Worldwide icon-chevron-right North America icon-chevron-right United States icon-chevron-right New York State icon-chevron-right New York icon-chevron-right The 100 best paintings in New York: 70-61

Heads up! We’re working hard to be accurate – but these are unusual times, so please always check before heading out.

The 100 best paintings in New York: 70-61

Leading artists, gallery owners, curators and critics pick the best paintings to be seen in NYC

By Time Out New York contributors
Advertising
Seated Bather (1930), Pablo Picasso
Seated Bather (1930), Pablo Picasso
Photograph: Courtesy Creative Commons/Flickr/Kent Baldner

70. Seated Bather (1930), Pablo Picasso

Where can I see it?: The Metropolitan Museum of Art

By the end of the 1920s, Picasso, perhaps in an effort to keep up with the times, began to assimilate aspects of Surrealism into his own work—particularly the biomorphic shapes found in the work of Joan Miró, Salvador Dalí and the much younger Yves Tanguy. Another thing Picasso adopted was the air of Freudian menace that suffused much of the Surrealists’ work, especially the sense that newly emancipated women were getting hard to handle. Seated Bather expresses some of this sentiment with its bony vision of a monstrous nude by the seashore, whose head consists of a strange critter, leaning forward with its claws held together to create a vagina dentata.—Howard Halle

Photograph: Courtesy Creative Commons/Flickr/Kent Baldner

Still Life with Bouquet of Tulips, a Rose, Clover and Cyclamen in a Green Glass Bottle (1609), Ambrosius Bosschaert
Still Life with Bouquet of Tulips, a Rose, Clover and Cyclamen in a Green Glass Bottle (1609), Ambrosius Bosschaert

69. Still Life with Bouquet of Tulips, a Rose, Clover and Cyclamen in a Green Glass Bottle (1609), Ambrosius Bosschaert

Where can I see it?: The Metropolitan Museum of Art

Rare bulbs from different countries and different seasons were used as subjects for Bosschaert’s flower portraits. A subgenre within early-17th-century Dutch still lifes, these fashionable paintings represented a national obsession with cultivated, expensive flora, in which, as it is here, artists would refer to both botanical texts and religious symbology to construct hyper-real arrangements that appealed to an elite audience.—Jennifer Coates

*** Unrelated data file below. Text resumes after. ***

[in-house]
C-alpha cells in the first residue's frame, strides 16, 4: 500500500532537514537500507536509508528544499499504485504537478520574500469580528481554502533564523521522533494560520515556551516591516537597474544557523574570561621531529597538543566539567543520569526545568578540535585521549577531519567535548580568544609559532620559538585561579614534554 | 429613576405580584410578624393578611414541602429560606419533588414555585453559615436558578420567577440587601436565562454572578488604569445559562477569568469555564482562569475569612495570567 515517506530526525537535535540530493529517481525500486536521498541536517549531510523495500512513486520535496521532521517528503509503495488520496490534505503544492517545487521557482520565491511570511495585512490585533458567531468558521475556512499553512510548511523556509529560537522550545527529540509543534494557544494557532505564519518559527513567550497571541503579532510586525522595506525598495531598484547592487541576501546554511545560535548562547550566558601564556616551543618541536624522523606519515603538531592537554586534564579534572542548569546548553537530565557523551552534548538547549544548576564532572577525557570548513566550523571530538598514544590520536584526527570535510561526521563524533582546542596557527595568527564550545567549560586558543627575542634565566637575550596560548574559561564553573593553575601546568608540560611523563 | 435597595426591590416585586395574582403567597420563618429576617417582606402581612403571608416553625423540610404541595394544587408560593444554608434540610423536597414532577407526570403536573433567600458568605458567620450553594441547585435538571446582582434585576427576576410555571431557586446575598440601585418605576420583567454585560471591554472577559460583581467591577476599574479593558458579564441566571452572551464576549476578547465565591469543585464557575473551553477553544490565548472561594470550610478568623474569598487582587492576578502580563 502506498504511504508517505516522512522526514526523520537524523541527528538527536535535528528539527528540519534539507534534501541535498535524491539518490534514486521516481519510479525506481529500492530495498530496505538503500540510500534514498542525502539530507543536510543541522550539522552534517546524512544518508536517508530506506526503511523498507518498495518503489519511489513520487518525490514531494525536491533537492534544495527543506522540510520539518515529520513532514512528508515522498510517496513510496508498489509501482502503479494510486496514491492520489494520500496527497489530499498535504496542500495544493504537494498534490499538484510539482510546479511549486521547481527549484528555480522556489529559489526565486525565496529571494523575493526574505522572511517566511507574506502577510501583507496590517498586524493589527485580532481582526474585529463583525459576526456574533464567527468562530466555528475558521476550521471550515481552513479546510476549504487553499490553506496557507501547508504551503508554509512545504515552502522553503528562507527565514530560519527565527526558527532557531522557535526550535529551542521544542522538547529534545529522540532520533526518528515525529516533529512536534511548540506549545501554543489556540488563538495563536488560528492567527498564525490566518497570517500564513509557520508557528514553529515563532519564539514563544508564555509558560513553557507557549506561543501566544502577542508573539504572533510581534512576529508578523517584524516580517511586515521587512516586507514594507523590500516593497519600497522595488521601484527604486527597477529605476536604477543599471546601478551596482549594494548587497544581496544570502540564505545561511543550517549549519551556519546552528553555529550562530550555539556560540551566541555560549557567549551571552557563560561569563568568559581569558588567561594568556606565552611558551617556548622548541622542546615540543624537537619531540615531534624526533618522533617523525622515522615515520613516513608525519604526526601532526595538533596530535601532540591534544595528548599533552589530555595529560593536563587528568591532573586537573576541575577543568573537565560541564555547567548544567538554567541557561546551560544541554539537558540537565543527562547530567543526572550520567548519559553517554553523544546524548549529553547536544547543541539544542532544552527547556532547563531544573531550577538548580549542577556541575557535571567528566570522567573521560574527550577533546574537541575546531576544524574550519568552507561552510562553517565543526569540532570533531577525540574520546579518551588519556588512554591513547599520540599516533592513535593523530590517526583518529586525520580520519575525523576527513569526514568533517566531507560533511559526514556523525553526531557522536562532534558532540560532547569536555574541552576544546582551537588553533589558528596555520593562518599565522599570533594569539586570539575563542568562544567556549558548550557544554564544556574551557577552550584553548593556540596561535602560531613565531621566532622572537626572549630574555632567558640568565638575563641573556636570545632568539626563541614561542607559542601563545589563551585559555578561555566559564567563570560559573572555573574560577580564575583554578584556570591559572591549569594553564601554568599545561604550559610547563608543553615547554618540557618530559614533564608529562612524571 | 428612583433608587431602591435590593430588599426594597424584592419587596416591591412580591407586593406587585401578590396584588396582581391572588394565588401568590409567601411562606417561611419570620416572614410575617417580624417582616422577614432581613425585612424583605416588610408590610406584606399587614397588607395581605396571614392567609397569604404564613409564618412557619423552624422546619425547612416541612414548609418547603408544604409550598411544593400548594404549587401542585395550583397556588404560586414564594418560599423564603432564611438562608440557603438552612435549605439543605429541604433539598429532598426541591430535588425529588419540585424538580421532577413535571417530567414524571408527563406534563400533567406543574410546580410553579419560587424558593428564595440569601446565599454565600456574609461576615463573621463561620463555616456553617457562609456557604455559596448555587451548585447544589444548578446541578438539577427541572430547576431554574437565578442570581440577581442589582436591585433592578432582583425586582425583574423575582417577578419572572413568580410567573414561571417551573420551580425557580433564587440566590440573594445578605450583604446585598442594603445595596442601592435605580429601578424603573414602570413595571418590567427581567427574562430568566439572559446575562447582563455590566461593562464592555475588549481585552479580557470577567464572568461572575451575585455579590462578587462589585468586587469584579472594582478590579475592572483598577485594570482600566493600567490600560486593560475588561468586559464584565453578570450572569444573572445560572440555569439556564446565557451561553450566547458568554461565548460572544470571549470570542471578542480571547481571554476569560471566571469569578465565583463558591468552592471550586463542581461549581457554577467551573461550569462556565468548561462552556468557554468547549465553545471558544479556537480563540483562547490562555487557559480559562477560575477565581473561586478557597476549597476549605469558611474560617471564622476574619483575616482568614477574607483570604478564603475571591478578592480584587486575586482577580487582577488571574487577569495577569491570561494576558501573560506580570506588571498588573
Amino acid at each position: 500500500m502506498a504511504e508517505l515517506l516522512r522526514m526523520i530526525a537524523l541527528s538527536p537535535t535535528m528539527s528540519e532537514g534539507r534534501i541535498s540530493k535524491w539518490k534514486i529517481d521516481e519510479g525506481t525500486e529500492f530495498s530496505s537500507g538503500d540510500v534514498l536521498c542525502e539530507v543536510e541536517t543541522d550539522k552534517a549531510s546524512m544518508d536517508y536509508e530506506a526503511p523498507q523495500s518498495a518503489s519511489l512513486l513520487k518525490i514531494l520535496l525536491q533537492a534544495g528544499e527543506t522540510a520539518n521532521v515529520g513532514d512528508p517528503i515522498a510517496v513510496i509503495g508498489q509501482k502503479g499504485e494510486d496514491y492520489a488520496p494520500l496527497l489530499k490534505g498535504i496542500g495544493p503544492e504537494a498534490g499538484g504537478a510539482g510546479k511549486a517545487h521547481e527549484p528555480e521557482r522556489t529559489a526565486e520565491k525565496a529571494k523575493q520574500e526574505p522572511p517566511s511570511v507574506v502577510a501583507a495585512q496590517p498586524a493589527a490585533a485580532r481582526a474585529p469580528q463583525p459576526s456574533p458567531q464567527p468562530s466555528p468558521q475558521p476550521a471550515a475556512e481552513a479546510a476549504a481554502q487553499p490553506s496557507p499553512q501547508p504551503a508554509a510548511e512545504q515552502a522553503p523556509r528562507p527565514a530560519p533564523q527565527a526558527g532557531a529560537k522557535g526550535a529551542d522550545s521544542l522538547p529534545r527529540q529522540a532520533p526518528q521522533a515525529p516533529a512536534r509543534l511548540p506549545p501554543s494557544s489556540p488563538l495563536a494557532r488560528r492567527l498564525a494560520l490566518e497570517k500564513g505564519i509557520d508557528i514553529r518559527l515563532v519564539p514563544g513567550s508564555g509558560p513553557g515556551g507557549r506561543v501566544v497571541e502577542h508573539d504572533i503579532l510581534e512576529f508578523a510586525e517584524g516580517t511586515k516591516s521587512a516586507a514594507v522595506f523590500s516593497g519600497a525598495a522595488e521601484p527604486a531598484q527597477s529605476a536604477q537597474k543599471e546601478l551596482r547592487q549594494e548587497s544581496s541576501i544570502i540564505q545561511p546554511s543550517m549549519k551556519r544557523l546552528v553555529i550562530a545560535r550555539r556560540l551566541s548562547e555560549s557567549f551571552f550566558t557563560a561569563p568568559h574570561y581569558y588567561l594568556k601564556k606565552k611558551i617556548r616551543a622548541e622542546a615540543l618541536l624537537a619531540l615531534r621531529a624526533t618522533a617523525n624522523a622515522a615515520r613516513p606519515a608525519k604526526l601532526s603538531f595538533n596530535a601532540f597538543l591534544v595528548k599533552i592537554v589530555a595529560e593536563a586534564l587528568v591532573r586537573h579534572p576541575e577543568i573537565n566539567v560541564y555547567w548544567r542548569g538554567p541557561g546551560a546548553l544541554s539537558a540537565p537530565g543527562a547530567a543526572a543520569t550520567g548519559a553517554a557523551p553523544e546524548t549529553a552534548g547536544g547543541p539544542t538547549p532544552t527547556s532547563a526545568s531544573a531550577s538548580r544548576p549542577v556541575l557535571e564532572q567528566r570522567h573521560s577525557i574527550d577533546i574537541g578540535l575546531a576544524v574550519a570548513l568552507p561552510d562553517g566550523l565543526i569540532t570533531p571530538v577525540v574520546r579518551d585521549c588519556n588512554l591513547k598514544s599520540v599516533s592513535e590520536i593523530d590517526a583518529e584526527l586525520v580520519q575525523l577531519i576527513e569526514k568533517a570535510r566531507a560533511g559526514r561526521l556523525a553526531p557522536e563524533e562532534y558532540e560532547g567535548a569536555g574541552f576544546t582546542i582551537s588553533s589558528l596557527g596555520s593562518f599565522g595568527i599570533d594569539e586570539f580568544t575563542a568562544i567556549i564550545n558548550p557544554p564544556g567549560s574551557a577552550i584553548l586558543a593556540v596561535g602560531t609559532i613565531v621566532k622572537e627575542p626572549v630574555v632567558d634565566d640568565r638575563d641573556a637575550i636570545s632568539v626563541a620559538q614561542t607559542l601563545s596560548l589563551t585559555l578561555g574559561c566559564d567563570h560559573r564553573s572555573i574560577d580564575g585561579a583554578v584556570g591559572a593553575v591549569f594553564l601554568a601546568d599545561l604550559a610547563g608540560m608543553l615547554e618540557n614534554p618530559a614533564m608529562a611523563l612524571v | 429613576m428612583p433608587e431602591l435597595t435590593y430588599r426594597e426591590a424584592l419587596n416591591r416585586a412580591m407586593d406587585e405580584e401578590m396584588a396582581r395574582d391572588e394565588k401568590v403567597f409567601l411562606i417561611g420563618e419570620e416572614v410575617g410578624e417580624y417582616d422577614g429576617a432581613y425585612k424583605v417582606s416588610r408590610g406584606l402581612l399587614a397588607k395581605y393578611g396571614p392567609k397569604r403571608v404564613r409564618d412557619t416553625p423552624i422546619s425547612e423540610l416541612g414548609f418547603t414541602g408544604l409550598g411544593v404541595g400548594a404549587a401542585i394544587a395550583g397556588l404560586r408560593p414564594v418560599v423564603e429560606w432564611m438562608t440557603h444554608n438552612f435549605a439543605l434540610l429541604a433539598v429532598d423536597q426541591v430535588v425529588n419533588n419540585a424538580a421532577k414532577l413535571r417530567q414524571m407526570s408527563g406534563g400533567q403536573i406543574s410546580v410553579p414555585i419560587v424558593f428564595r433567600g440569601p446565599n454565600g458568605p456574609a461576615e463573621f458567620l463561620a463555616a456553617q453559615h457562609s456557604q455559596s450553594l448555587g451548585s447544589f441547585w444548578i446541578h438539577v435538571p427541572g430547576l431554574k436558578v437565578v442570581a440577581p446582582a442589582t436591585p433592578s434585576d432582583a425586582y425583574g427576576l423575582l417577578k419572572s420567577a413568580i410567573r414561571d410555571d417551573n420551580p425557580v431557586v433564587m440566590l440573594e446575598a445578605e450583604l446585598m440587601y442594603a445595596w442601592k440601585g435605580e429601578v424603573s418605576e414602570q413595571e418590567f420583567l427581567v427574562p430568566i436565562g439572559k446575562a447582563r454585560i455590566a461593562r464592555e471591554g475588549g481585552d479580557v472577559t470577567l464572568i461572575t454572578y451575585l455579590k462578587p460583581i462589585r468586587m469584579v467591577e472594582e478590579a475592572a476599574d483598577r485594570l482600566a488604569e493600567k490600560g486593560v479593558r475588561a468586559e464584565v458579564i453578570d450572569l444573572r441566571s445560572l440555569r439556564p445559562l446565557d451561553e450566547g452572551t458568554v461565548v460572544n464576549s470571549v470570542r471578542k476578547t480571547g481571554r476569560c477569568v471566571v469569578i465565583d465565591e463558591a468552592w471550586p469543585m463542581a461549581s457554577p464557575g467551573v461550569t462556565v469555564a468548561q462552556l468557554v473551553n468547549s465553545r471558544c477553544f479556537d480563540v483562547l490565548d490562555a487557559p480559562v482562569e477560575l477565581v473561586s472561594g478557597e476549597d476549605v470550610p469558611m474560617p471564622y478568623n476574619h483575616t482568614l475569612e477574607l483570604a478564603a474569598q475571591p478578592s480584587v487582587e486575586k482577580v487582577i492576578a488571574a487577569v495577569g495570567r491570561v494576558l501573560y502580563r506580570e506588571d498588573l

Advertising
The Mountain (1936–37), Balthus
The Mountain (1936–37), Balthus
Photograph: Alfonso Vicente / Alamy

68. The Mountain (1936–37), Balthus

Where can I see it?: The Metropolitan Museum of Art

This large canvas—it measures 12 feet across—shows an alpine landscape with figures seemingly unaware of each other, absorbed in their own leisurely activities. The mountain here is not a symbol of Romantic escape but a waiting area before a disaster, as Balthus nods to the foreboding of interwar Europe.—Jennifer Coates

Photograph: Alfonso Vicente / Alamy

The Fortune Teller (circa 1630), Georges de La Tour
The Fortune Teller (circa 1630), Georges de La Tour
Photograph: Courtesy The Metropolitan Museum of Art; Rogers Fund

67. The Fortune Teller (circa 1630), Georges de La Tour

Where can I see it?: The Metropolitan Museum of Art

In its style and lowlife subject matter, The Fortune Teller is deeply indebted to the work of Caravaggio, but as one of art history’s great crowd-pleasers, it’s worth including here. A young dandy is having his palm read by the old woman on the right while his pocket is being picked by the comely woman on the left. We can just make out the drawstring of his purse as it’s being teased out of his pantaloons by her skillful fingers. To his immediate right, another young woman uses a knife to cut off a gold locket or medallion at the end of a ridiculously long chain. The second female thief’s expression is particularly priceless: a sidelong glance set in an otherwise stony countenance.—Howard Halle

Photograph: Courtesy the Metropolitan Museum of Art; Rogers Fund

Advertising
Portrait of a Cardinal (circa 1600), El Greco
Portrait of a Cardinal (circa 1600), El Greco
Photograph: Courtesy H. O. Havemeyer Collection

66. Portrait of a Cardinal (circa 1600), El Greco

Where can I see it?: The Metropolitan Museum of Art

This landmark of European portraiture shows a man encased in finery, with fingers tensely curled, gaze slightly askance and a piece of paper at his feet. The cardinal appears imprisoned in his costume. Possibly the grand inquisitor, he is the subject of deep psychological inquisition himself, as El Greco’s pictorial decisions allow insight into both the sitter and the times.—Jennifer Coates

Photograph: Courtesy H. O. Havemeyer Collection

Portrait of Sir Thomas More (1527), Hans Holbein the Younger
Portrait of Sir Thomas More (1527), Hans Holbein the Younger